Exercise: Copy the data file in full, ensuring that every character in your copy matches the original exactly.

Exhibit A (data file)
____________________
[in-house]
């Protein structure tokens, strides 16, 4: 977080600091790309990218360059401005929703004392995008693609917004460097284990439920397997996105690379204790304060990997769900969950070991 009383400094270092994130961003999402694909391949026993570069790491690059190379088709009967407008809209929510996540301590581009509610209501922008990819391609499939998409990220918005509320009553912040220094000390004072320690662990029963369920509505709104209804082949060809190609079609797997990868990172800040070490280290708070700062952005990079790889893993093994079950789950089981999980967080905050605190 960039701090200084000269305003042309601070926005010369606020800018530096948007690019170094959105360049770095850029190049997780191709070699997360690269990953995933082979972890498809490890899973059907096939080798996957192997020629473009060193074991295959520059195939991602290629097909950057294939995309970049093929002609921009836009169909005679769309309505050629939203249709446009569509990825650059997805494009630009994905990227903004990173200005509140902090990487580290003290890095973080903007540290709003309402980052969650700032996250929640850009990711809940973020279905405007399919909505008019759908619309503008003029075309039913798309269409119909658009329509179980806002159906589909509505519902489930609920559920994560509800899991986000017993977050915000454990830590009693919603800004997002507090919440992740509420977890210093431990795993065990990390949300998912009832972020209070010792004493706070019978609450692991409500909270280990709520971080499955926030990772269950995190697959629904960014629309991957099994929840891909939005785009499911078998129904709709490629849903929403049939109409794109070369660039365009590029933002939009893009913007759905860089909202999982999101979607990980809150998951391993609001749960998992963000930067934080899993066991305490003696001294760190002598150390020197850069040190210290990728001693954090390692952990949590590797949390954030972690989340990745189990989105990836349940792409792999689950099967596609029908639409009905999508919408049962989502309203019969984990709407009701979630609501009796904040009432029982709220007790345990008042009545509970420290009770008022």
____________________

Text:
[in-house]
């Protein structure tokens, strides 16, 4: 977080600091790309990218360059401005929703004392995008693609917004460097284990439920397997996105690379204790304060990997769900969950070991 009383400094270092994130961003999402694909391949026993570069790491690059190379088709009967407008809209929510996540301590581009509610209501922008990819391609499939998409990220918005509320009553912040220094000390004072320690662990029963369920509505709104209804082949060809190609079609797997990868990172800040070490280290708070700062952005990079790889893993093994079950789950089981999980967080905050605190 960039701090200084000269305003042309601070926005010369606020800018530096948007690019170094959105360049770095850029190049997780191709070699997360690269990953995933082979972890498809490890899973059907096939080798996957192997020629473009060193074991295959520059195939991602290629097909950057294939995309970049093929002609921009836009169909005679769309309505050629939203249709446009569509990825650059997805494009630009994905990227903004990173200005509140902090990487580290003290890095973080903007540290709003309402980052969650700032996250929640850009990711809940973020279905405007399919909505008019759908619309503008003029075309039913798309269409119909658009329509179980806002159906589909509505519902489930609920559920994560509800899991986000017993977050915000454990830590009693919603800004997002507090919440992740509420977890210093431990795993065990990390949300998912009832972020209070010792004493706070019978609450692991409500909270280990709520971080499955926030990772269950995190697959629904960014629309991957099994929840891909939005785009499911078998129904709709490629849903929403049939109409794109070369660039365009590029933002939009893009913007759905860089909202999982999101979607990980809150998951391993609001749960998992963000930067934080899993066991305490003696001294760190002598150390020197850069040190210290990728001693954090390692952990949590590797949390954030972690989340990745189990989105990836349940792409792999689950099967596609029908639409009905999508919408049962989502309203019969984990709407009701979630609501009796904040009432029982709220007790345990008042009545509970420290009770008022």